What a fantastic SF! Not because there are breathtaking space landscapes. Or because impressive, galactic battles are being fought. And you won’t see a collection of exotic-looking aliens. To be honest, everything looks pretty cheap. As if someone has searched through the props room of large film companies just to collect remnants of old fiction films. The spacecraft, a drop-pod, with which Cee (Sophie Thatcher) and her father Damon (Jay Duplass) land on an unknown, green, swampy planet, looks like an old decrepit, plastic garbage bin full of mechanical push buttons and levers with instructions under it in a foreign language. I immediately thought of the old Moulinex kitchen appliances that my mother used to use. And I briefly compared it with the first Star Wars film from the 70s. And also those old SF books from the library that I devoured as a young boy. Even the film poster resembled the cover of such a book.
Perhaps it’s also because I was so fascinated by this imaginative universe the makers created. The limited budget meant that they had to be inventive and develop a sci-fi world with limited resources. An environment that doesn’t look earthly and where unknown techniques are used. To be honest, I didn’t really understand what it was about. What did Cee and her father have to harvest on this planet? Were the marble balls, called Aurelac, a source of energy? Or were they precious gemstones? No idea. But it was obvious that they are worth a lot of money. And that’s also the cause that wandering figures (apparently there are a lot of failing landing pods) try to steal each other’s crops. Cee and Damon experience this at some point when they encounter Ezra (Pedro Pascal) and his companion. And from then on it’s a struggle for survival.
I understand some people will say this is a slow film and that they’ll complain about the lack of action. No, this isn’t a film with heroic laser fights (even though there is an occasional firefight) and intergalactic chases. But if you succeed in empathizing with this strange world, as I did, then everything suddenly becomes more fascinating. At certain moments I found the dialogues between Cee and Ezra touching. And even though they are diametrically opposed to each other, there’s that sudden understanding and acceptance that makes them work together purposefully to flee this planet.
The setting where it takes place isn’t really unearthly. A swampy jungle, full of strange trees covered with mosses and giant ferns. Interspersed with reed-like landscapes where you expect a wild duck to fly by any moment. But these two characters, walking around in an old-fashioned looking space suit with a giant space helmet and a flexible hose connecting them, make it feel like science fiction. And there are also other minuscule details that ensure this. Such as the steampunk headphones Cee owns or the strange language she scribbles in her notebook. And when they come across a religious group that resides in an ordinary camping tent on this planet, you surely get the feeling that you are in a different solar system.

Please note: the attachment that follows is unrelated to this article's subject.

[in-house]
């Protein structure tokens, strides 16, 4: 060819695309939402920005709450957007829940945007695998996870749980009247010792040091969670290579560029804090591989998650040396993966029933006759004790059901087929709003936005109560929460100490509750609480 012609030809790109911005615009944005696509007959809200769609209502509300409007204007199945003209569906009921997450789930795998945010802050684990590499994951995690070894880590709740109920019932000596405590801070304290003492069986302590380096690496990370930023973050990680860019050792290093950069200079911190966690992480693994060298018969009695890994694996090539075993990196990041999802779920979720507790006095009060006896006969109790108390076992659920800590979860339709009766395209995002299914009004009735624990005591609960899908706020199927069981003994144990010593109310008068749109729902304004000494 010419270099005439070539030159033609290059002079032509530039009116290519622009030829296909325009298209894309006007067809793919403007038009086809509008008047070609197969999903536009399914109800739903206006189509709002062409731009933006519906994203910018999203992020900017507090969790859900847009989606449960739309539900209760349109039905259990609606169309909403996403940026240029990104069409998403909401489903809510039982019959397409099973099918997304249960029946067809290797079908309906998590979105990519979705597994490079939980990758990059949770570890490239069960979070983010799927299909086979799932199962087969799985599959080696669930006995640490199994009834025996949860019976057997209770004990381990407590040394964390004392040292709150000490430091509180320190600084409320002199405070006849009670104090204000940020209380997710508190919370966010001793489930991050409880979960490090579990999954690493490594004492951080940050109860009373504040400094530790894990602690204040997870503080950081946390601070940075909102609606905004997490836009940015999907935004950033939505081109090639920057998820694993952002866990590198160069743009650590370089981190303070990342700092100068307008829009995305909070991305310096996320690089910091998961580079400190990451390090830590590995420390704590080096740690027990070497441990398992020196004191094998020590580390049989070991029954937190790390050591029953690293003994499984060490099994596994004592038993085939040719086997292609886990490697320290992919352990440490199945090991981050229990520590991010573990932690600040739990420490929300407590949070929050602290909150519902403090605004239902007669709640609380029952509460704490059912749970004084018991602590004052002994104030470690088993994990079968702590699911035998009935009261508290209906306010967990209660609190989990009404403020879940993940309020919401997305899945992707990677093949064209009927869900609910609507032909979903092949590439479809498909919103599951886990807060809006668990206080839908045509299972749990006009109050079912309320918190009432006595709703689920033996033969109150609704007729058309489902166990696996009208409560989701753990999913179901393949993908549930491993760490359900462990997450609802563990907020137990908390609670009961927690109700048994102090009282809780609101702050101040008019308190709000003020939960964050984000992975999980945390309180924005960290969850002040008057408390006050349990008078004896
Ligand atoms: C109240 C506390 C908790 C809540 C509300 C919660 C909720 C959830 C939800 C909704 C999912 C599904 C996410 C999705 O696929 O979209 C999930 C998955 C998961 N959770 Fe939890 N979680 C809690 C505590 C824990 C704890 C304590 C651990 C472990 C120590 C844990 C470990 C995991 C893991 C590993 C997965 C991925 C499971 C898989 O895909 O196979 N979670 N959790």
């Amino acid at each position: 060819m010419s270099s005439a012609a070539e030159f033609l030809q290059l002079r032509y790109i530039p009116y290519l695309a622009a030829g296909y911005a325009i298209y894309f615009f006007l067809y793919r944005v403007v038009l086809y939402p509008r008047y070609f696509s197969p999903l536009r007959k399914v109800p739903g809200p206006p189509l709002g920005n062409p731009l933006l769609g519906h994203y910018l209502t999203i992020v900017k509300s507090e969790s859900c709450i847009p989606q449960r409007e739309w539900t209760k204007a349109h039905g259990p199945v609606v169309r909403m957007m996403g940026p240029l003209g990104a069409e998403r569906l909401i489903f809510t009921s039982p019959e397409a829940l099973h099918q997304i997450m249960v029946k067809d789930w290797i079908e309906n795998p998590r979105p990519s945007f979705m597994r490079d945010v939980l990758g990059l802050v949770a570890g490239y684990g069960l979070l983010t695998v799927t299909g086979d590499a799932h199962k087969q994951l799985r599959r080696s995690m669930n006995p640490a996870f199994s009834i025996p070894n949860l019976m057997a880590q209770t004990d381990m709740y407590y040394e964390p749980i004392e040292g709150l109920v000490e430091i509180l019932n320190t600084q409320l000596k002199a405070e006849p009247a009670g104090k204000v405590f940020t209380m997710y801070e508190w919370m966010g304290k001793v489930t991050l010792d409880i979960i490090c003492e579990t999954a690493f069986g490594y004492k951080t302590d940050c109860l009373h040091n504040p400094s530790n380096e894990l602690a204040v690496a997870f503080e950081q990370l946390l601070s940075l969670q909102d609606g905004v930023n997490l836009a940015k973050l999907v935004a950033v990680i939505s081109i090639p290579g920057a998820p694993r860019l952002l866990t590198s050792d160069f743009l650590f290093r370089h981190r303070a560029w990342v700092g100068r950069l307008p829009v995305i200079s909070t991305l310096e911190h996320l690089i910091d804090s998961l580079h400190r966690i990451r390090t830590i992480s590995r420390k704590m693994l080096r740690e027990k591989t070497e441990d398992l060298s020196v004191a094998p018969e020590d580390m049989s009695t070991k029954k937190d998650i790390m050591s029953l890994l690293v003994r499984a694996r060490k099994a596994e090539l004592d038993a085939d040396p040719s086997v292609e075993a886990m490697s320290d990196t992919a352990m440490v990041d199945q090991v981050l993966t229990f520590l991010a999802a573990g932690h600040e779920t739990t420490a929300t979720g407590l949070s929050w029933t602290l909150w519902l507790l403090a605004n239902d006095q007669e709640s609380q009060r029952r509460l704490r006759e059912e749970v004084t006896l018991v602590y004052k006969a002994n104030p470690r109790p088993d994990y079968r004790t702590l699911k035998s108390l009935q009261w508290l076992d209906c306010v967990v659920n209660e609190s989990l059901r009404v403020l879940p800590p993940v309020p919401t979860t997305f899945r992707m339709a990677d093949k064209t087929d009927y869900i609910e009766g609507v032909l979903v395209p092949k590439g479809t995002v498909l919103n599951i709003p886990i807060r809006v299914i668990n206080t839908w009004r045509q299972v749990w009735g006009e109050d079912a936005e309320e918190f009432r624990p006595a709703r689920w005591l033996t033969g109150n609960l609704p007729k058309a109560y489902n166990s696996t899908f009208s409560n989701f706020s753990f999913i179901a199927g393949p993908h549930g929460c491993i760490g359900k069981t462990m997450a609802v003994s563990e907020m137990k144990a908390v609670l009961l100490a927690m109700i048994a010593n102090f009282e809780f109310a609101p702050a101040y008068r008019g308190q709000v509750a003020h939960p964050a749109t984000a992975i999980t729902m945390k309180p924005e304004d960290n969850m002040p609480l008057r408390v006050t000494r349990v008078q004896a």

All due respect to Sophie Thatcher, who makes her debut on the big screen with this film. She played so naturally and relaxed that it didn’t look like acting. A mysterious teenager with a mysterious past. A girl who doesn’t know much about her past and apparently never had a real home in her life. The most surprising thing was how you see her grow up as the film progresses. A fantastic acting performance. The most colorful figure is that of Pedro Pascal. A kind of criminal type who sounds rude but he always uses such lyrical, verbally exaggerated language (sometimes difficult to understand). That way everything he asks or tells seems to be incredibly important. The chemistry between the two characters is what drives this film to the final.
Prospect is an intriguing film in which the use of interesting and inventive ingredients creates an exciting cocktail that leads to a strange, retro SF. The only thing the two connected (literally and figuratively) main characters want to achieve, is a safe return to the mother ship. And time is important, as they have to make that launch at a specific moment during the cycle. Perhaps the storyline is fairly simplistic. But in my opinion, this storyline fits perfectly with the minimalist view of this extremely successful SF film. This is definitely recommended for SF enthusiasts!
It’s available now via Netflix.
For more of Peter Pluymers’ movie reviews, check out Opinion as a Movie-Freak